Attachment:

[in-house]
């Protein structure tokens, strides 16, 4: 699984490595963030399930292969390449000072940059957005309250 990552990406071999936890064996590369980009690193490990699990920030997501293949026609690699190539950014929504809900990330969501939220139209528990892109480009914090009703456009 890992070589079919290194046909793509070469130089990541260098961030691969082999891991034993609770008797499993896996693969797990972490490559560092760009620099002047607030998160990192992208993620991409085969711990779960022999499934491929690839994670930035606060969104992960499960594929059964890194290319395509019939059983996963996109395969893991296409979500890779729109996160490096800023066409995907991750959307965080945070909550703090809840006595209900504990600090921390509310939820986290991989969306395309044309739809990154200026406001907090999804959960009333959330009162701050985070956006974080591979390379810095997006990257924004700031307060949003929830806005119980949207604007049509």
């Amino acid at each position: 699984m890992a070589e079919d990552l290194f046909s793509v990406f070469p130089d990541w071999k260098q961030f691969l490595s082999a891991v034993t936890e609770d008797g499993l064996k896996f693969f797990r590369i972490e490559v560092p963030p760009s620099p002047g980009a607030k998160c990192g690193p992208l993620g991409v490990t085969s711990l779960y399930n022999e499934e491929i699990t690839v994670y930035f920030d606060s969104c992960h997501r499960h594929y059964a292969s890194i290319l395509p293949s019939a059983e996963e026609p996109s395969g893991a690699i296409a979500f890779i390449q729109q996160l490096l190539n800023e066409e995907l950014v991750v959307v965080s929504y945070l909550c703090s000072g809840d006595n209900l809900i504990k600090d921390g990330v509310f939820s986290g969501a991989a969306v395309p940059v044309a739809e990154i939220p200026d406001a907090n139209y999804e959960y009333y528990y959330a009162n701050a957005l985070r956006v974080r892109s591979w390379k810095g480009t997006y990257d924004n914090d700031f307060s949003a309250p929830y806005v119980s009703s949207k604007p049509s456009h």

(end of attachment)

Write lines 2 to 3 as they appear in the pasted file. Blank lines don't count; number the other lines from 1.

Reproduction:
């Protein structure tokens, strides 16, 4: 699984490595963030399930292969390449000072940059957005309250 990552990406071999936890064996590369980009690193490990699990920030997501293949026609690699190539950014929504809900990330969501939220139209528990892109480009914090009703456009 890992070589079919290194046909793509070469130089990541260098961030691969082999891991034993609770008797499993896996693969797990972490490559560092760009620099002047607030998160990192992208993620991409085969711990779960022999499934491929690839994670930035606060969104992960499960594929059964890194290319395509019939059983996963996109395969893991296409979500890779729109996160490096800023066409995907991750959307965080945070909550703090809840006595209900504990600090921390509310939820986290991989969306395309044309739809990154200026406001907090999804959960009333959330009162701050985070956006974080591979390379810095997006990257924004700031307060949003929830806005119980949207604007049509």
């Amino acid at each position: 699984m890992a070589e079919d990552l290194f046909s793509v990406f070469p130089d990541w071999k260098q961030f691969l490595s082999a891991v034993t936890e609770d008797g499993l064996k896996f693969f797990r590369i972490e490559v560092p963030p760009s620099p002047g980009a607030k998160c990192g690193p992208l993620g991409v490990t085969s711990l779960y399930n022999e499934e491929i699990t690839v994670y930035f920030d606060s969104c992960h997501r499960h594929y059964a292969s890194i290319l395509p293949s019939a059983e996963e026609p996109s395969g893991a690699i296409a979500f890779i390449q729109q996160l490096l190539n800023e066409e995907l950014v991750v959307v965080s929504y945070l909550c703090s000072g809840d006595n209900l809900i504990k600090d921390g990330v509310f939820s986290g969501a991989a969306v395309p940059v044309a739809e990154i939220p200026d406001a907090n139209y999804e959960y009333y528990y959330a009162n701050a957005l985070r956006v974080r892109s591979w390379k810095g480009t997006y990257d924004n914090d700031f307060s949003a309250p929830y806005v119980s009703s949207k604007p049509s456009h």